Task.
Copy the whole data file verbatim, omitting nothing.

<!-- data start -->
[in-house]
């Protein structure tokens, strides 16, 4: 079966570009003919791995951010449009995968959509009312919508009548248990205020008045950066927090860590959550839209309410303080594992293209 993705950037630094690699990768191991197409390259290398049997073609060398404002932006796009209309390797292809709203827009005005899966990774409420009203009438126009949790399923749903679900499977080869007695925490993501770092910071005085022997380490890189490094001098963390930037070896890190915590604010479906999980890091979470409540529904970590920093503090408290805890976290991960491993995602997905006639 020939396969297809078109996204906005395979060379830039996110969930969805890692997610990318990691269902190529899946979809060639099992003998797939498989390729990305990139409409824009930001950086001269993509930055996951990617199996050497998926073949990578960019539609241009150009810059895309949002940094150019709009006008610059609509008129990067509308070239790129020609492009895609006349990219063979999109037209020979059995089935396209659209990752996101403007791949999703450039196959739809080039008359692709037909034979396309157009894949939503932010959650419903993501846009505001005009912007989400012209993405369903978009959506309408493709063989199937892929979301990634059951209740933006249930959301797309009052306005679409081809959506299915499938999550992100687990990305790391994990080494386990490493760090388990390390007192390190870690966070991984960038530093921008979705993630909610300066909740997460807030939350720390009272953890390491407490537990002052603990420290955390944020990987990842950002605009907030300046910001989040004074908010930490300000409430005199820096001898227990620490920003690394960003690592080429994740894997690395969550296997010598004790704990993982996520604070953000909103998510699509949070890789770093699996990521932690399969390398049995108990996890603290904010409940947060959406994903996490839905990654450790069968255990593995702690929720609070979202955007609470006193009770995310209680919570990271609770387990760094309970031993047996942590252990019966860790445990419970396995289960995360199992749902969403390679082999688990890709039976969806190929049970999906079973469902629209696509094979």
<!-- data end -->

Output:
[in-house]
């Protein structure tokens, strides 16, 4: 079966570009003919791995951010449009995968959509009312919508009548248990205020008045950066927090860590959550839209309410303080594992293209 993705950037630094690699990768191991197409390259290398049997073609060398404002932006796009209309390797292809709203827009005005899966990774409420009203009438126009949790399923749903679900499977080869007695925490993501770092910071005085022997380490890189490094001098963390930037070896890190915590604010479906999980890091979470409540529904970590920093503090408290805890976290991960491993995602997905006639 020939396969297809078109996204906005395979060379830039996110969930969805890692997610990318990691269902190529899946979809060639099992003998797939498989390729990305990139409409824009930001950086001269993509930055996951990617199996050497998926073949990578960019539609241009150009810059895309949002940094150019709009006008610059609509008129990067509308070239790129020609492009895609006349990219063979999109037209020979059995089935396209659209990752996101403007791949999703450039196959739809080039008359692709037909034979396309157009894949939503932010959650419903993501846009505001005009912007989400012209993405369903978009959506309408493709063989199937892929979301990634059951209740933006249930959301797309009052306005679409081809959506299915499938999550992100687990990305790391994990080494386990490493760090388990390390007192390190870690966070991984960038530093921008979705993630909610300066909740997460807030939350720390009272953890390491407490537990002052603990420290955390944020990987990842950002605009907030300046910001989040004074908010930490300000409430005199820096001898227990620490920003690394960003690592080429994740894997690395969550296997010598004790704990993982996520604070953000909103998510699509949070890789770093699996990521932690399969390398049995108990996890603290904010409940947060959406994903996490839905990654450790069968255990593995702690929720609070979202955007609470006193009770995310209680919570990271609770387990760094309970031993047996942590252990019966860790445990419970396995289960995360199992749902969403390679082999688990890709039976969806190929049970999906079973469902629209696509094979």